D&T decline ‘stops poorer children being engineers’

The decline in the number of students studying design and technology (D&T) could be preventing children from poorer backgrounds from becoming engineers, a new report warns. The study from the Sutton Trust and the Bridge Group, published today, says that…

The decline in the number of students studying design and technology (D&T) could be preventing children from poorer backgrounds from becoming engineers, a new report warns.

The study from the Sutton Trust and the Bridge Group, published today, says that poorer students are less likely to access some of the subjects needed to study engineering at university, which could be narrowing the range of backgrounds represented in the field.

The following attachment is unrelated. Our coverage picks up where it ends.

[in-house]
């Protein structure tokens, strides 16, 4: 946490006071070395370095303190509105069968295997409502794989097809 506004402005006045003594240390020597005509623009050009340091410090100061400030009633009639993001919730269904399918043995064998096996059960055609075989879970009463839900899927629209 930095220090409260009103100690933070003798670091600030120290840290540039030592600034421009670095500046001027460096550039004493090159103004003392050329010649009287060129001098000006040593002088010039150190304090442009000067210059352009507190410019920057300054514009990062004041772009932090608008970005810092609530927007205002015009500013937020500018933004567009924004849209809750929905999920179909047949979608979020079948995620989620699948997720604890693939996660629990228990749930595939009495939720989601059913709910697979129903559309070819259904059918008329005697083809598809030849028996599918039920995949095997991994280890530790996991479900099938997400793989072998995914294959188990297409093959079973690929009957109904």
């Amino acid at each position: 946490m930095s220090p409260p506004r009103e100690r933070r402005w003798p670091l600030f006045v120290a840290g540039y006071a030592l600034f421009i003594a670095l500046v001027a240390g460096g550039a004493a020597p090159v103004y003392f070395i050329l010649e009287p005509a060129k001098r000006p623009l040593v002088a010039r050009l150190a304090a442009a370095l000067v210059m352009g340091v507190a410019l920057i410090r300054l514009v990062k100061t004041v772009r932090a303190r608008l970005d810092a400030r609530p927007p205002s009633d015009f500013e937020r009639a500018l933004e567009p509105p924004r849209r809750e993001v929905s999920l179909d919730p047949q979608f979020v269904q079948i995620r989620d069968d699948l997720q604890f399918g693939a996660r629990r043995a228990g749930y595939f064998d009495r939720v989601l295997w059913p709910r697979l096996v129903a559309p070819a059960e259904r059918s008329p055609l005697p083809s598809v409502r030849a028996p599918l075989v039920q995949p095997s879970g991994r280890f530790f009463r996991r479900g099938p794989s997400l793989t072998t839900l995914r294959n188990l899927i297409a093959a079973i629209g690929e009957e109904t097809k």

The report says that D&T is a “potential pathway” into engineering but that, between 2010 and 2017, the number of students opting to study the subject fell by 42 per cent. It adds that this has led to a “perceived decline in standards in the subject, which, in turn, has led to a drop in its perceived value as a qualification for further study and employment”. The paper says this has made the subject a lower priority for funding, and that – as is the case with GCSE triple sciences – the decline of D&T is “more severe” in poorer areas. The drop in numbers studying design and technology Responding to the paper, the Association of School and College Leaders (ASCL) said that the number of students studying D&T had been pushed down because government policy had “downgraded” the importance of the subject. The paper says the fact that engineering is ranked 13th out of 31 overall in how students from poorer backgrounds are represented within university courses is partly driven by poorer pupils’ “limited access” to triple science GCSEs, which are often needed for competitive university places. “This is compounded by the decline of design and technology (also more acute among schools in areas of socioeconomic disadvantage) – a subject that is considered key to developing young people’s skills and interests in this area,” it says. The research finds that limited subject choice and attainment gaps between poorer students and their peers “persist at A level”, where the availability of subjects such as physics, D&T and further mathematics “is far greater among independent schools and state schools in more affluent areas”. The report says that in engineering almost three-quarters (71 per cent) of people in their thirties from wealthier backgrounds are in managerial roles, as opposed to just 39 per cent of those from poorer backgrounds. And it says that “the split between students taking ‘vocational’ and ‘academic’ routes (into engineering) has resulted in a two-tier system that closely aligns with socioeconomic divisions”. However, the report notes that engineering is more socially diverse than other professions, with 2017 Labour Force Survey data revealing that 21 per cent of engineers were from poorer backgrounds compared with 6 per cent of doctors and 12 per cent of journalists. The paper suggests that engineering has less of a “class pay gap” between poorer and wealthier entrants because the skills measured in engineering are less subjective, so softer skills such as “polish”, which are more strongly correlated with social background, count for less. It adds that, historically, engineering may also have been viewed as less “gentlemanly”, leading to a more diverse pool of applicants. James Turner, chief executive of the Sutton Trust, said: “Engineering offers fantastic career prospects, so it is great to see that the sector is performing better than most when it comes to socioeconomic diversity. “Opportunities in engineering are spread throughout the country, giving good employment prospects to young people from different regions and making an important contribution to levelling up. “However, today’s report also highlights that there is more work to be done, particularly in supporting progression to senior roles.” The report recommends that employers collect and analyse data on socioeconomic background, gender and ethnicity to improve access to the field, and that firms should explore ways to widen work experience opportunities for young people from poorer backgrounds. It adds that firms need to introduce “clear pathways” to support progression for those from poorer backgrounds. Nik Miller, chief executive of the Bridge Group, said: “While engineering compares favourably against most other professional sectors in relation to socioeconomic diversity and inclusion, there are still inequalities in access, progression and pay – and important relationships between this characteristic and others, including gender and ethnicity.” Geoff Barton, general secretary of the ASCL, said the government had “downgraded” the importance of D&T by excluding it from “the so-called English Baccalaureate suite of traditional academic GCSE subjects it wants young people to study”. “The English Baccalaureate subjects are embedded in the performance tables on which schools are judged, and in a double-whammy, schools have also had to cut their budgets over the past decade because of government underfunding,” he added. “While schools endeavour to offer design and technology, these twin pressures have inevitably driven it to the fringes of the curriculum, along with creative subjects. This makes no sense at all for a government that wants to introduce a skills revolution in education. “It would surely be logical for the government to end this artificial divide between subjects and support design and technology in pre-16 education in order to lay the groundwork for such a revolution, ensure that all young people are able to pursue subjects which interest them, and meet the needs of British industry in training the engineers of the future.” Get the biggest education stories of the week delivered straight to your inbox every Friday with the Tes magazine newsletter. If you’re a subscriber, visit your preference centre and check the ‘magazine newsletter’ option